on a direct primary and who recent-
ly announced that he was for it, es-1
timates that it will cost a candidate!
for governor $24,500 if the candl-I
dates pay for the primary. These
figures do not provide for the many
little luxuries which “the boys''a -
wajs want. These figures are fir
election boards, clerks, printed mat-
ter, booths, advertisements, heat,
light and the actual necessary equip-
ment. These are the expenses on
the day of the primary.—Wichita
T. Fountain brought the Chieftain
a lot of elephant bugs that were sent
him by Wm. Calloway from Butler
county, Kansas, where these bugs are
doing considerable damage to corn.
This bug is black, about the size of
an ordinary beetle and has a trunk
about one-fourth of an inch that in-
serts into the growing corn stock
sucking the juice from it. The Wich-
ita Eagle has reports from other lo-
calities where the bugs are working
It is not migratory but extends lig
field of operation by expansion. Some
apprehension is felt for their future
operation —Tonkawa Chieftain.
is of vital interest to
the buggy purchaser.
You will remember vhnt
yon get long after you
have forgotten what you
paid for it, that is why
westriv* to sell GOOD
GOODS at reasonable
prices rather than cheap
goods at chtap prices.
We have built up a very
large trade by giving our
friends and customers sat-
isfactory goods, and we
have never lost sight of
the fact that a satisfied
customer is always a
We Sell These*
You want the best. Are you ready
for it this season?
We ere prepared as never before to meet your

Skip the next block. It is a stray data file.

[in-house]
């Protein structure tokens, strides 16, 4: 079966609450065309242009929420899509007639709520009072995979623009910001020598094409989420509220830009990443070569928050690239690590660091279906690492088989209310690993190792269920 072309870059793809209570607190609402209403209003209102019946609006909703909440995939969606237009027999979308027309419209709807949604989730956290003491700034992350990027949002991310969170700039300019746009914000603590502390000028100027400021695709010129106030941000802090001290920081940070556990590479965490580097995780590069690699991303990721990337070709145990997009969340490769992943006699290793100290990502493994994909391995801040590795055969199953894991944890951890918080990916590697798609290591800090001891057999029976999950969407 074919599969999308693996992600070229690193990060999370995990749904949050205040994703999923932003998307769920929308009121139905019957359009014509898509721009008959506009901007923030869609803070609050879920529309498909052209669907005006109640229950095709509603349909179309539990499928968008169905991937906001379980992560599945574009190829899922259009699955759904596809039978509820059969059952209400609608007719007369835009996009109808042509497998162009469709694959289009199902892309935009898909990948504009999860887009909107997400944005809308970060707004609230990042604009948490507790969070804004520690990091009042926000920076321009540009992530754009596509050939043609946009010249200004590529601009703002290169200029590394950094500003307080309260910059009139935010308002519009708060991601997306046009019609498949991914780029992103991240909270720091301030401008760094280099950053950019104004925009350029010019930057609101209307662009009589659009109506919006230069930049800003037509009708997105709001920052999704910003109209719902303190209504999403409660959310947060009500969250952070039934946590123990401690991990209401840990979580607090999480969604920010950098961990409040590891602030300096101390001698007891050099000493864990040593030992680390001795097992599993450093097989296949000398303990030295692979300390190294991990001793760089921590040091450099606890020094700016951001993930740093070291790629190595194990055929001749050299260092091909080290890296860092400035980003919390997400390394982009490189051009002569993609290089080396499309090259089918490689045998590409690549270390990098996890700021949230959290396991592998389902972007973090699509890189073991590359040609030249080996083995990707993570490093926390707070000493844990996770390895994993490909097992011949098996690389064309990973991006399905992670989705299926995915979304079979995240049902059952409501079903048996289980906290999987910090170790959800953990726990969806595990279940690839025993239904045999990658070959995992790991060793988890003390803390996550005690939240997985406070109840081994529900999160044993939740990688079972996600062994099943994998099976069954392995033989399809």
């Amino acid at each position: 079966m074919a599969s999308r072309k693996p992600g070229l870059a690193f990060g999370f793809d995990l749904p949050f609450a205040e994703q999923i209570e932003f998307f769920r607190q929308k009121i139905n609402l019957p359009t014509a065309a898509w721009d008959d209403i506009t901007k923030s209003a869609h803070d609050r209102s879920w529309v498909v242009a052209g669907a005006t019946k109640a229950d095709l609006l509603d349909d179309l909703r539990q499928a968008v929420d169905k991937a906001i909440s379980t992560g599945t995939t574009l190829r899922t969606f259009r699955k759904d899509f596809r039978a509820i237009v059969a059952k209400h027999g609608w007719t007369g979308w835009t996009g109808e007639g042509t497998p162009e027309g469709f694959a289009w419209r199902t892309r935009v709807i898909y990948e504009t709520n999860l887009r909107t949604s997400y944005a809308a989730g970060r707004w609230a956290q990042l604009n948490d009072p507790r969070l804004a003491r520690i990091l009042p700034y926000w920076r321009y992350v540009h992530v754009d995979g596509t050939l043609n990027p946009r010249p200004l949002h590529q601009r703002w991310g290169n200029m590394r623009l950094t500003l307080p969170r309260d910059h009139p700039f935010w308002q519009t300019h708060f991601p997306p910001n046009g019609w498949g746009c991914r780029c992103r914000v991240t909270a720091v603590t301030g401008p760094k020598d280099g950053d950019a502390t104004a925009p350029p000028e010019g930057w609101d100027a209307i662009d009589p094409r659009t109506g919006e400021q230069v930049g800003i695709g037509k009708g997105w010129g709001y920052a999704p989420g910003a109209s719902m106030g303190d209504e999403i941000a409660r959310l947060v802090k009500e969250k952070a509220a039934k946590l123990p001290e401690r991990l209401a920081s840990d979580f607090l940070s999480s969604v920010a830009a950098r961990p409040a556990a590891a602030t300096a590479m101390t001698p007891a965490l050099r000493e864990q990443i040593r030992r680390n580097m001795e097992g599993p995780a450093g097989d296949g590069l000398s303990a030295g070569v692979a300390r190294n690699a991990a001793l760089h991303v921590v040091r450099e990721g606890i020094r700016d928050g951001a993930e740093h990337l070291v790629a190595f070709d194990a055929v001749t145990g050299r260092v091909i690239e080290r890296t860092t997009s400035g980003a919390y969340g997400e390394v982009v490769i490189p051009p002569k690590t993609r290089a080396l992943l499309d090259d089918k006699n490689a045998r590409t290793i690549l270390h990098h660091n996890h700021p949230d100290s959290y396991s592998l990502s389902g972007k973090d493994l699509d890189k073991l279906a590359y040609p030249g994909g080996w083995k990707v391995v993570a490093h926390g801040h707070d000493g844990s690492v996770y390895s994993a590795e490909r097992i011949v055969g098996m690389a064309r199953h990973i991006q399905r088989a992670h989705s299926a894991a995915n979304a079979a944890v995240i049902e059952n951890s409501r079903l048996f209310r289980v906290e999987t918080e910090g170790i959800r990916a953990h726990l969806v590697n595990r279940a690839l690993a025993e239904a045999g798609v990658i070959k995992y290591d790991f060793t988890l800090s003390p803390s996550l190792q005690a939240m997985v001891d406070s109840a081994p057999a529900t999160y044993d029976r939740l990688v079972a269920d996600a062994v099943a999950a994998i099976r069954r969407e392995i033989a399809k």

wants in vehicle s and harness. There's Doth*
int; superior to whal we are showing, in taste,
style and service. Absolute honesty in make
and material. You will ugrec when vre tell you
IT S THE FAMOUS
V/£ C ' TRV.
No matter what ye„ w,nt—if r tinners or
somethint: that runs c a wheels, w j've
got it or will quickly get...
Come la and figure with us. Everybody knows
Ferguson Bros. & Vickery,
Blackwell, 0. T.
P. S. The Studehaker nameplate on a vehicle
•* guarani*,. Don't turret this.
Living, Moving Advertisement,
and is a positive necessity to a growing business. If
) ou are in the market for a good reliable buggy call
and see our line and get our prices.
We have a good stock of
AMERICAN FIELD FENCE
and the prices are most reasonable. It is hog tight.
Yours for business,
Ferguson Bros. & Vickery.
• Blackwell, Oklahoma
Tinshop and Plumbing in connection.
the winter wheat seed bed
J. T. Wlckersham, the well known
driver, who has been here for some
time past with a string of race
horses, shipped out last Friday for
Quincy, IP., where he starts the 23rd
of this mom h In the string are
Slum B, General Lawton and Gladys.
Bert Limbocker, who formerly >ived
here, is with the string and Las the
care of the horses.
W. L. Summer*, an artist, and his
wife are here this week enroute to
New Orleans They have a fancy
little house boat and are taking a
pleasure trip down the Arkansas,
and will continue on this way down
the Mississippi. Mr. Summers did
some very artistic painting here In
town, and his work has all the ear
marks of first class painting.—Kaw
The mayor has for weeks publish-
ed an order relating to the cutting
of weeds, but it has little effect, as
there are many patches of weeds in
all parts of the city. Nearly every
vacant lot Is a weed patch and many
occupied places are guilty of harbor-
ing weeds. It is a necessity that
the weeds shou’d be kept cut down at
this season of the year. Cut your